at Barnes-Jewish Hospital and Washington University School of Medicine
Washington University surgeons are implanting an investigational left ventricular assist device (VAD) called the Jarvik 2000 FlowMaker. The size of a C battery, it takes up very little space inside the chest and can be implanted through a small incision. The device reduces the risk of clots and allows patients to adjust the flow depending on their activities. Robert Jarvik, MD, a pioneer in artificial hearts and assist devices, was present in the operating room at Barnes-Jewish Hospital for the placement of the first Jarvik 2000 VAD.
For information about VADs, including clinical trials, call 314-454-7687.
Washington University neurosurgeon Neill Wright, MD, has developed a technique that is now a standard treatment worldwide for patients with instability of the upper cervical spine. Beginning in the 1990s, surgeons used techniques called transarticular fixation to stabilize the spine; these were demanding for the surgeon to perform and carried a significant risk of injury to vertebral arteries and stroke. Wright’s procedure, called translaminar fixation, stabilizes the spine and avoids those risks.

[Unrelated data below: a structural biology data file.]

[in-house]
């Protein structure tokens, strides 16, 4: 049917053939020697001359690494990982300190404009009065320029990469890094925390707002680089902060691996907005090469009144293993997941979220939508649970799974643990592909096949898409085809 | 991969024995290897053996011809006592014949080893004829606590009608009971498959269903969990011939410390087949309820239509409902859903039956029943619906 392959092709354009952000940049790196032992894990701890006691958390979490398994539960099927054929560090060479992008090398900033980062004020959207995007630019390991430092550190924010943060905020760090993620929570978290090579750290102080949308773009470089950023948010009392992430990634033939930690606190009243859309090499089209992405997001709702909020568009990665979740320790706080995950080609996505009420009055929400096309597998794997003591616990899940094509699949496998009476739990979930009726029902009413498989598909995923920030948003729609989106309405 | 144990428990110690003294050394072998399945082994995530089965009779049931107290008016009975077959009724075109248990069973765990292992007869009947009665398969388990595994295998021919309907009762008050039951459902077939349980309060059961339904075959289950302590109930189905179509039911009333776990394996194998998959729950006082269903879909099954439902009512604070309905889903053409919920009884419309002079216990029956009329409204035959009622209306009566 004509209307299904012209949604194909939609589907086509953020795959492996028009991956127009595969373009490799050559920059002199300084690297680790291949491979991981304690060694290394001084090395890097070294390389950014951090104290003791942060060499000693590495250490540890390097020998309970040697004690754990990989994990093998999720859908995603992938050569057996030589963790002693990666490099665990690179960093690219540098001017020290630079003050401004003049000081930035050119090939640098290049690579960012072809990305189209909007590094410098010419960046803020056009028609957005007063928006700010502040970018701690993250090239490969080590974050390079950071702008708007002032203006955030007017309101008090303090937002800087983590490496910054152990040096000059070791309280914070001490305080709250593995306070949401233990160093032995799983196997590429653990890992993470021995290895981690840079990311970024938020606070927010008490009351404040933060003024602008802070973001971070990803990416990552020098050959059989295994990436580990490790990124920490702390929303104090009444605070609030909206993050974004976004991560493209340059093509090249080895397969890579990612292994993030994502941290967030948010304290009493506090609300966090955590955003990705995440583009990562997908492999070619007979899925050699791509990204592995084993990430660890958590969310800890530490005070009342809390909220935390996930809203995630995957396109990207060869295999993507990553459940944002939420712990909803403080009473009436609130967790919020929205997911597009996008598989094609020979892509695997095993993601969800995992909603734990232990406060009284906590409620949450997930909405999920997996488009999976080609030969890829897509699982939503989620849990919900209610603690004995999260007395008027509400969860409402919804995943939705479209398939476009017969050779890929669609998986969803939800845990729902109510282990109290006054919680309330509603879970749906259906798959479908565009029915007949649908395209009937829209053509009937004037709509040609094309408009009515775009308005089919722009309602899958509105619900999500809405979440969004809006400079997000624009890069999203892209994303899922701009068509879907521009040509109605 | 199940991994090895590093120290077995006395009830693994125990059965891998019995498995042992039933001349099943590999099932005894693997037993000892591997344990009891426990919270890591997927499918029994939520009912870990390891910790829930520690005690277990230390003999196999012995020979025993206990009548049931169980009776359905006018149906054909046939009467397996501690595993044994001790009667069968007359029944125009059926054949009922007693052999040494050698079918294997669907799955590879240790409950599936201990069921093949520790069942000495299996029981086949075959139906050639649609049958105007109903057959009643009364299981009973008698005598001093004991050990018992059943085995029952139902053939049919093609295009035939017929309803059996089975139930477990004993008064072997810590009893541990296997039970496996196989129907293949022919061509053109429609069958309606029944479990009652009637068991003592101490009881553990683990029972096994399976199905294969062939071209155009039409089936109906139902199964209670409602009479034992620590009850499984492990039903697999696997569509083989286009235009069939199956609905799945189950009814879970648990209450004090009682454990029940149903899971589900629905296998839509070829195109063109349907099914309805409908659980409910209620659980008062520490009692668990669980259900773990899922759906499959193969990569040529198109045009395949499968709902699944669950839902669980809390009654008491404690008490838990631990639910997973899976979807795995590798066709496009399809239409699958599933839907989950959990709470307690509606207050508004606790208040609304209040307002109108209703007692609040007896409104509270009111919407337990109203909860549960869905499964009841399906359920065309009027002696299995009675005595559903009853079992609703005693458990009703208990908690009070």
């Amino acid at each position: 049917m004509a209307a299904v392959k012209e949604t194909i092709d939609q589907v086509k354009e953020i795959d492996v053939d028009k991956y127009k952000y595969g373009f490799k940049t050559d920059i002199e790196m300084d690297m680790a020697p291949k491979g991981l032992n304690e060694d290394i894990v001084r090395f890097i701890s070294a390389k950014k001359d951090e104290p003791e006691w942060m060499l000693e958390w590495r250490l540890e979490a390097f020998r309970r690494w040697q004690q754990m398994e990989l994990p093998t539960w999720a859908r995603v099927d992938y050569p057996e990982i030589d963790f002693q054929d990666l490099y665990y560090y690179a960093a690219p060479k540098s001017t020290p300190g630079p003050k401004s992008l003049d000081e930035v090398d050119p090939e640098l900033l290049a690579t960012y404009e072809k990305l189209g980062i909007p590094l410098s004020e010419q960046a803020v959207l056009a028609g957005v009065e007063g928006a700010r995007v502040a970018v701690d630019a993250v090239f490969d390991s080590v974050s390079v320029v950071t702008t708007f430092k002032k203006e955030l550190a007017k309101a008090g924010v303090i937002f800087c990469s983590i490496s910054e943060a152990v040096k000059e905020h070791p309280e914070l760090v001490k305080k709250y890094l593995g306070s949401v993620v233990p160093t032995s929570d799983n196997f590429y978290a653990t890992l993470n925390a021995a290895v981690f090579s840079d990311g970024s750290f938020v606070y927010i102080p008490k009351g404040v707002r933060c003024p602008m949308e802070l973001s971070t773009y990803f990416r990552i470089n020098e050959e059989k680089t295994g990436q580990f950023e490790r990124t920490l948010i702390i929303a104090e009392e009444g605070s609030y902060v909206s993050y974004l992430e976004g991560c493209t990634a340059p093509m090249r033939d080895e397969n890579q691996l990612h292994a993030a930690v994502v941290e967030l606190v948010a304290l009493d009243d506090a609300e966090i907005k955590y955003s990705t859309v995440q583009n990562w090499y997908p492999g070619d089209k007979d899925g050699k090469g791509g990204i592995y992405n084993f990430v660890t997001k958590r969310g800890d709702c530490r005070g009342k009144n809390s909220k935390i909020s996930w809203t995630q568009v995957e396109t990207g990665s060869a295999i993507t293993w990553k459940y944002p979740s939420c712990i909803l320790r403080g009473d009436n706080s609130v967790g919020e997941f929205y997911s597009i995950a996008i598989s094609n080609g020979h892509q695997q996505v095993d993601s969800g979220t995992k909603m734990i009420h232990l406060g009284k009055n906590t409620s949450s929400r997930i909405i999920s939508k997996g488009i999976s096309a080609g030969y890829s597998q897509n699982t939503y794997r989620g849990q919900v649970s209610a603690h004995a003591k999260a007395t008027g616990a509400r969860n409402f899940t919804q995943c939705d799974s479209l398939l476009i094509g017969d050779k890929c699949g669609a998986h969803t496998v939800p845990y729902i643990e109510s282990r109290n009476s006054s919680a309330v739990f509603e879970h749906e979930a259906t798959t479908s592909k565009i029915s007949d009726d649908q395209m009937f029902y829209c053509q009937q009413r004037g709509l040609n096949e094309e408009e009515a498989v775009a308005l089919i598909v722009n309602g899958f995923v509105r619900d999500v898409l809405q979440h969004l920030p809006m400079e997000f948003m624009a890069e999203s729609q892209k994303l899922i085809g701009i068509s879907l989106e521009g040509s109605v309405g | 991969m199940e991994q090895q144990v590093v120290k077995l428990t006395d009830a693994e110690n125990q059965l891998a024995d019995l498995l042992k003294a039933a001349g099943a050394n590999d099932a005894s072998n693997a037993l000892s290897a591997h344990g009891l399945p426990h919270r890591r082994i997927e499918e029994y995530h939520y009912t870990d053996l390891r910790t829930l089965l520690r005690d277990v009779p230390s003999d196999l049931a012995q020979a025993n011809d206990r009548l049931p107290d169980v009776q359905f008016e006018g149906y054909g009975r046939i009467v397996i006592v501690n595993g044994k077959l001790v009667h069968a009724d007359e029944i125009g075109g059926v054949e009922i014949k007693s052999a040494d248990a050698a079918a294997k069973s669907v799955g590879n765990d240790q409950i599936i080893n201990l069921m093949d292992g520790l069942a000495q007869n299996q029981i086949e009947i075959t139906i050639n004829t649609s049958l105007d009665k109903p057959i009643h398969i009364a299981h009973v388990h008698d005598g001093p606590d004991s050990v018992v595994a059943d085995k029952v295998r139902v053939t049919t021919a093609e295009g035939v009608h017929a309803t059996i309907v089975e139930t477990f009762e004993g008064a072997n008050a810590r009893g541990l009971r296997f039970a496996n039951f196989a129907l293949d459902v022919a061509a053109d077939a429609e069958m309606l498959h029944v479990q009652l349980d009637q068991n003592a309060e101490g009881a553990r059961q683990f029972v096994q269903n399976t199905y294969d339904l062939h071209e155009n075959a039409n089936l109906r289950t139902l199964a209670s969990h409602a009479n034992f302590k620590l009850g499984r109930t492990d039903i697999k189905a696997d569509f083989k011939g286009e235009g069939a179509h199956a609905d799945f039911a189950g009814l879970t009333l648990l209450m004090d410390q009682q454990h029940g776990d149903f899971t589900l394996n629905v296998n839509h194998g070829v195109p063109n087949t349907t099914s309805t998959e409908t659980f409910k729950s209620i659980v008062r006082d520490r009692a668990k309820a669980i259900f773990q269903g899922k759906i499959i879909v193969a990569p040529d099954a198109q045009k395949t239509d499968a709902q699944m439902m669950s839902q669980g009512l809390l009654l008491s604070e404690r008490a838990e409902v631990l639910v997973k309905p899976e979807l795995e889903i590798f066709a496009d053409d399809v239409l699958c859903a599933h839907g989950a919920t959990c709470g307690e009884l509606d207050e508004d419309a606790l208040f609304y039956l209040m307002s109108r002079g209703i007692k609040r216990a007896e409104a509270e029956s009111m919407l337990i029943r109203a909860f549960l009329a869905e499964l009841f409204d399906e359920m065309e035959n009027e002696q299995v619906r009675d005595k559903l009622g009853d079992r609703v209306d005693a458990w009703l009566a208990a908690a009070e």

A new imaging technique could speed the detection of cancer. Called photoacoustic tomography, the technique uses light and sound to make the invisible become visible, replacing X-ray’s gray images with color images. Washington University researcher Lihong Wang, PhD, and other scientists at the Siteman Cancer Center are moving four applications into clinical trials: visualizing lymph nodes important in breast cancer staging, monitoring early response to chemotherapy and imaging melanomas and the gastrointestinal tract.
View a video at siteman.wustl.edui.